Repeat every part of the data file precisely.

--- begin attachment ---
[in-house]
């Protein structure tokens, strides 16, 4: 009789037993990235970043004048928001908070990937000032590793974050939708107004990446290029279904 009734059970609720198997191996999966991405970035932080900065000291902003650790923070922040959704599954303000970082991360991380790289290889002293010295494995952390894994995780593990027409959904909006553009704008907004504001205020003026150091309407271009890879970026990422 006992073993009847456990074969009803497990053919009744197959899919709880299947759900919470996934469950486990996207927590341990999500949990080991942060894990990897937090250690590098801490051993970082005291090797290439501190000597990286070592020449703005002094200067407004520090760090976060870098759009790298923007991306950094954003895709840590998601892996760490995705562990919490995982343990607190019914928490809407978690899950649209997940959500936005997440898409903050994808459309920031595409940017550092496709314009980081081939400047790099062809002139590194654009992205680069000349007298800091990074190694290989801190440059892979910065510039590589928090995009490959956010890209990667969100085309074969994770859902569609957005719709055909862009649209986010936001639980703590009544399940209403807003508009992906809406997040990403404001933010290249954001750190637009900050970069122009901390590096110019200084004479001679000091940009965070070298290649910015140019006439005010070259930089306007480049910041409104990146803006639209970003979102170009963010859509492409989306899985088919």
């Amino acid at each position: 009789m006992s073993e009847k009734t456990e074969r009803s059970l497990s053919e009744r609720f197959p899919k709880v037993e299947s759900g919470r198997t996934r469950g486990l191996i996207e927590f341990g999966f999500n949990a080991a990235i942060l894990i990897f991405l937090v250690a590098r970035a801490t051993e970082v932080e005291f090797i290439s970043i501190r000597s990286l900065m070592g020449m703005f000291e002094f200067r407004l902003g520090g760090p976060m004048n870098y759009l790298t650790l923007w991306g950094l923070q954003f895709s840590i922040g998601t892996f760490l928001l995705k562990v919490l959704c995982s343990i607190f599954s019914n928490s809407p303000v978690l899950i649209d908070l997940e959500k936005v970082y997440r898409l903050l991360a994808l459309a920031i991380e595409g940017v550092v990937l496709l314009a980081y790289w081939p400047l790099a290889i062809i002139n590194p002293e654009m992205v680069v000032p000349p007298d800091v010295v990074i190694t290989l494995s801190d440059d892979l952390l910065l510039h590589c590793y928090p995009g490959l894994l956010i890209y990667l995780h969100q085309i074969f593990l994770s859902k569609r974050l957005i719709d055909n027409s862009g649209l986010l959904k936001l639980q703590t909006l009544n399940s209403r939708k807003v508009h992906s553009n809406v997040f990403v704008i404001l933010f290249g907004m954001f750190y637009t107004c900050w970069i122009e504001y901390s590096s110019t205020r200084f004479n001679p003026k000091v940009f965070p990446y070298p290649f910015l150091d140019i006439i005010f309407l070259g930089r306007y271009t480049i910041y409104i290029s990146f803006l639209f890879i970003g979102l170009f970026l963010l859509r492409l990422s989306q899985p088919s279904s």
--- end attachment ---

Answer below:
[in-house]
């Protein structure tokens, strides 16, 4: 009789037993990235970043004048928001908070990937000032590793974050939708107004990446290029279904 009734059970609720198997191996999966991405970035932080900065000291902003650790923070922040959704599954303000970082991360991380790289290889002293010295494995952390894994995780593990027409959904909006553009704008907004504001205020003026150091309407271009890879970026990422 006992073993009847456990074969009803497990053919009744197959899919709880299947759900919470996934469950486990996207927590341990999500949990080991942060894990990897937090250690590098801490051993970082005291090797290439501190000597990286070592020449703005002094200067407004520090760090976060870098759009790298923007991306950094954003895709840590998601892996760490995705562990919490995982343990607190019914928490809407978690899950649209997940959500936005997440898409903050994808459309920031595409940017550092496709314009980081081939400047790099062809002139590194654009992205680069000349007298800091990074190694290989801190440059892979910065510039590589928090995009490959956010890209990667969100085309074969994770859902569609957005719709055909862009649209986010936001639980703590009544399940209403807003508009992906809406997040990403404001933010290249954001750190637009900050970069122009901390590096110019200084004479001679000091940009965070070298290649910015140019006439005010070259930089306007480049910041409104990146803006639209970003979102170009963010859509492409989306899985088919």
């Amino acid at each position: 009789m006992s073993e009847k009734t456990e074969r009803s059970l497990s053919e009744r609720f197959p899919k709880v037993e299947s759900g919470r198997t996934r469950g486990l191996i996207e927590f341990g999966f999500n949990a080991a990235i942060l894990i990897f991405l937090v250690a590098r970035a801490t051993e970082v932080e005291f090797i290439s970043i501190r000597s990286l900065m070592g020449m703005f000291e002094f200067r407004l902003g520090g760090p976060m004048n870098y759009l790298t650790l923007w991306g950094l923070q954003f895709s840590i922040g998601t892996f760490l928001l995705k562990v919490l959704c995982s343990i607190f599954s019914n928490s809407p303000v978690l899950i649209d908070l997940e959500k936005v970082y997440r898409l903050l991360a994808l459309a920031i991380e595409g940017v550092v990937l496709l314009a980081y790289w081939p400047l790099a290889i062809i002139n590194p002293e654009m992205v680069v000032p000349p007298d800091v010295v990074i190694t290989l494995s801190d440059d892979l952390l910065l510039h590589c590793y928090p995009g490959l894994l956010i890209y990667l995780h969100q085309i074969f593990l994770s859902k569609r974050l957005i719709d055909n027409s862009g649209l986010l959904k936001l639980q703590t909006l009544n399940s209403r939708k807003v508009h992906s553009n809406v997040f990403v704008i404001l933010f290249g907004m954001f750190y637009t107004c900050w970069i122009e504001y901390s590096s110019t205020r200084f004479n001679p003026k000091v940009f965070p990446y070298p290649f910015l150091d140019i006439i005010f309407l070259g930089r306007y271009t480049i910041y409104i290029s990146f803006l639209f890879i970003g979102l170009f970026l963010l859509r492409l990422s989306q899985p088919s279904s």